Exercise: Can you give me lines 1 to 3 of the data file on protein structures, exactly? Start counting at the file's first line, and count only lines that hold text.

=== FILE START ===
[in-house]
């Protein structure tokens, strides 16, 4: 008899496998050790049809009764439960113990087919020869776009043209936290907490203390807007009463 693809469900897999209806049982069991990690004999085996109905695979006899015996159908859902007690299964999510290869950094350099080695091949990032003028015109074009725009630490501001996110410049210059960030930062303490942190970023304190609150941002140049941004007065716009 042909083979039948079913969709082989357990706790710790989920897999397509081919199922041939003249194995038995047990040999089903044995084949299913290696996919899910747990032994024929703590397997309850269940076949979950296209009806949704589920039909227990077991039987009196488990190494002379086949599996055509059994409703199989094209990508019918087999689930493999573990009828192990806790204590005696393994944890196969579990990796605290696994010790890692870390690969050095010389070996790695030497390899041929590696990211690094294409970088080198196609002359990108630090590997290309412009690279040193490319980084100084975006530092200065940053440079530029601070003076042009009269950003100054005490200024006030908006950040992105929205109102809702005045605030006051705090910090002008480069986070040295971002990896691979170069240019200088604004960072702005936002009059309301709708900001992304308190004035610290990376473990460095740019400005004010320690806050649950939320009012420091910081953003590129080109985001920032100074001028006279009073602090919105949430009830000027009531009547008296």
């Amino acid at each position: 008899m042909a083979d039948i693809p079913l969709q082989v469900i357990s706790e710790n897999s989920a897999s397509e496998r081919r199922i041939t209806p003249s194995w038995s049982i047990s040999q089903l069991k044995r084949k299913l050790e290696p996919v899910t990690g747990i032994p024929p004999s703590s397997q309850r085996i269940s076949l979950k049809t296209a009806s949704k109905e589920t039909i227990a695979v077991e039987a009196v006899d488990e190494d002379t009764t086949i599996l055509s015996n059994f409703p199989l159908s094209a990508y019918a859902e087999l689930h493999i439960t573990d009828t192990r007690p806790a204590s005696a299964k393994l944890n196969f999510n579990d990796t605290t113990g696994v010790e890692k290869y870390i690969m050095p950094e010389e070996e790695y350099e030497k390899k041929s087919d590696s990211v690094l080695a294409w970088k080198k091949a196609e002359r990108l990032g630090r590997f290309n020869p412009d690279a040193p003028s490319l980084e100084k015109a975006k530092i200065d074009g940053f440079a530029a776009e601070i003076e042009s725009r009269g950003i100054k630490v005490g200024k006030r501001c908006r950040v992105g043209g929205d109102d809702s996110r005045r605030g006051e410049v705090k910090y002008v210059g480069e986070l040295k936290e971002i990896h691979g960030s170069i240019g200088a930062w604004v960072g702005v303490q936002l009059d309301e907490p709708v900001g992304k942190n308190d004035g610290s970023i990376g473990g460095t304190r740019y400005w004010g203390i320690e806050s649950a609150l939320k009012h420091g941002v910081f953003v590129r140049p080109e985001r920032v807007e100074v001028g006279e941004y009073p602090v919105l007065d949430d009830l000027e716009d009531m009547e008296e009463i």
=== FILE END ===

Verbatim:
[in-house]
């Protein structure tokens, strides 16, 4: 008899496998050790049809009764439960113990087919020869776009043209936290907490203390807007009463 693809469900897999209806049982069991990690004999085996109905695979006899015996159908859902007690299964999510290869950094350099080695091949990032003028015109074009725009630490501001996110410049210059960030930062303490942190970023304190609150941002140049941004007065716009 042909083979039948079913969709082989357990706790710790989920897999397509081919199922041939003249194995038995047990040999089903044995084949299913290696996919899910747990032994024929703590397997309850269940076949979950296209009806949704589920039909227990077991039987009196488990190494002379086949599996055509059994409703199989094209990508019918087999689930493999573990009828192990806790204590005696393994944890196969579990990796605290696994010790890692870390690969050095010389070996790695030497390899041929590696990211690094294409970088080198196609002359990108630090590997290309412009690279040193490319980084100084975006530092200065940053440079530029601070003076042009009269950003100054005490200024006030908006950040992105929205109102809702005045605030006051705090910090002008480069986070040295971002990896691979170069240019200088604004960072702005936002009059309301709708900001992304308190004035610290990376473990460095740019400005004010320690806050649950939320009012420091910081953003590129080109985001920032100074001028006279009073602090919105949430009830000027009531009547008296």
């Amino acid at each position: 008899m042909a083979d039948i693809p079913l969709q082989v469900i357990s706790e710790n897999s989920a897999s397509e496998r081919r199922i041939t209806p003249s194995w038995s049982i047990s040999q089903l069991k044995r084949k299913l050790e290696p996919v899910t990690g747990i032994p024929p004999s703590s397997q309850r085996i269940s076949l979950k049809t296209a009806s949704k109905e589920t039909i227990a695979v077991e039987a009196v006899d488990e190494d002379t009764t086949i599996l055509s015996n059994f409703p199989l159908s094209a990508y019918a859902e087999l689930h493999i439960t573990d009828t192990r007690p806790a204590s005696a299964k393994l944890n196969f999510n579990d990796t605290t113990g696994v010790e890692k290869y870390i690969m050095p950094e010389e070996e790695y350099e030497k390899k041929s087919d590696s990211v690094l080695a294409w970088k080198k091949a196609e002359r990108l990032g630090r590997f290309n020869p412009d690279a040193p003028s490319l980084e100084k015109a975006k530092i200065d074009g940053f440079a530029a776009e601070i003076e042009s725009r009269g950003i100054k630490v005490g200024k006030r501001c908006r950040v992105g043209g929205d109102d809702s996110r005045r605030g006051e410049v705090k910090y002008v210059g480069e986070l040295k936290e971002i990896h691979g960030s170069i240019g200088a930062w604004v960072g702005v303490q936002l009059d309301e907490p709708v900001g992304k942190n308190d004035g610290s970023i990376g473990g460095t304190r740019y400005w004010g203390i320690e806050s649950a609150l939320k009012h420091g941002v910081f953003v590129r140049p080109e985001r920032v807007e100074v001028g006279e941004y009073p602090v919105l007065d949430d009830l000027e716009d009531m009547e008296e009463i």